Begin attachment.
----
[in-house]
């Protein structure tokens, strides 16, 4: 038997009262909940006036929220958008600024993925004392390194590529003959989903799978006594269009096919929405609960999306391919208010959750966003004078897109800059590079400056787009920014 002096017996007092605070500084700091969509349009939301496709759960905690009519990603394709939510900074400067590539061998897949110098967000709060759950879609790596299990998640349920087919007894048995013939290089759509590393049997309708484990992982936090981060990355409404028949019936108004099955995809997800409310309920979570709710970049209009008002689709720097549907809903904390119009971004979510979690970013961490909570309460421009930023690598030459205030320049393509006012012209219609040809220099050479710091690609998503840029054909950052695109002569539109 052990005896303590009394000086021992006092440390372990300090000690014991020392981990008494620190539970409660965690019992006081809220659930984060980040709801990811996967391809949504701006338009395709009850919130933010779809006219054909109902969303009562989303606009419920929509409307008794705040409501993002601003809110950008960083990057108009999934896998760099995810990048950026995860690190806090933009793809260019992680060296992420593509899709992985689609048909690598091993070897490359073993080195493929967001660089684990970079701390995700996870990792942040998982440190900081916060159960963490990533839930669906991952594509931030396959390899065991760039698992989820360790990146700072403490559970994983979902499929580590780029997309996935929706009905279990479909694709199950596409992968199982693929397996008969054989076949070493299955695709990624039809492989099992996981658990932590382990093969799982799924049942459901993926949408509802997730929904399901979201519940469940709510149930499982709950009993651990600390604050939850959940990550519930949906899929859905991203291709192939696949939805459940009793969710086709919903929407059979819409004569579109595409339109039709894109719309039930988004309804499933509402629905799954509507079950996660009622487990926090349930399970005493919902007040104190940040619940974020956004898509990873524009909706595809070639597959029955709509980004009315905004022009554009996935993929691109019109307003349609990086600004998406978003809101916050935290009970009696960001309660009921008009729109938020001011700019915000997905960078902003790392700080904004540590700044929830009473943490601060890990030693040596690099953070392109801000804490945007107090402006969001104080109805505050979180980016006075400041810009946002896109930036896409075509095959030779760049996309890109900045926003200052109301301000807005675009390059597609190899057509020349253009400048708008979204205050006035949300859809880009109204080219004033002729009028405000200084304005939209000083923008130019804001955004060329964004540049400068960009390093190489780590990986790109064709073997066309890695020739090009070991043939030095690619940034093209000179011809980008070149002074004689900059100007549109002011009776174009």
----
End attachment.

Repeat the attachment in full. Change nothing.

[in-house]
């Protein structure tokens, strides 16, 4: 038997009262909940006036929220958008600024993925004392390194590529003959989903799978006594269009096919929405609960999306391919208010959750966003004078897109800059590079400056787009920014 002096017996007092605070500084700091969509349009939301496709759960905690009519990603394709939510900074400067590539061998897949110098967000709060759950879609790596299990998640349920087919007894048995013939290089759509590393049997309708484990992982936090981060990355409404028949019936108004099955995809997800409310309920979570709710970049209009008002689709720097549907809903904390119009971004979510979690970013961490909570309460421009930023690598030459205030320049393509006012012209219609040809220099050479710091690609998503840029054909950052695109002569539109 052990005896303590009394000086021992006092440390372990300090000690014991020392981990008494620190539970409660965690019992006081809220659930984060980040709801990811996967391809949504701006338009395709009850919130933010779809006219054909109902969303009562989303606009419920929509409307008794705040409501993002601003809110950008960083990057108009999934896998760099995810990048950026995860690190806090933009793809260019992680060296992420593509899709992985689609048909690598091993070897490359073993080195493929967001660089684990970079701390995700996870990792942040998982440190900081916060159960963490990533839930669906991952594509931030396959390899065991760039698992989820360790990146700072403490559970994983979902499929580590780029997309996935929706009905279990479909694709199950596409992968199982693929397996008969054989076949070493299955695709990624039809492989099992996981658990932590382990093969799982799924049942459901993926949408509802997730929904399901979201519940469940709510149930499982709950009993651990600390604050939850959940990550519930949906899929859905991203291709192939696949939805459940009793969710086709919903929407059979819409004569579109595409339109039709894109719309039930988004309804499933509402629905799954509507079950996660009622487990926090349930399970005493919902007040104190940040619940974020956004898509990873524009909706595809070639597959029955709509980004009315905004022009554009996935993929691109019109307003349609990086600004998406978003809101916050935290009970009696960001309660009921008009729109938020001011700019915000997905960078902003790392700080904004540590700044929830009473943490601060890990030693040596690099953070392109801000804490945007107090402006969001104080109805505050979180980016006075400041810009946002896109930036896409075509095959030779760049996309890109900045926003200052109301301000807005675009390059597609190899057509020349253009400048708008979204205050006035949300859809880009109204080219004033002729009028405000200084304005939209000083923008130019804001955004060329964004540049400068960009390093190489780590990986790109064709073997066309890695020739090009070991043939030095690619940034093209000179011809980008070149002074004689900059100007549109002011009776174009």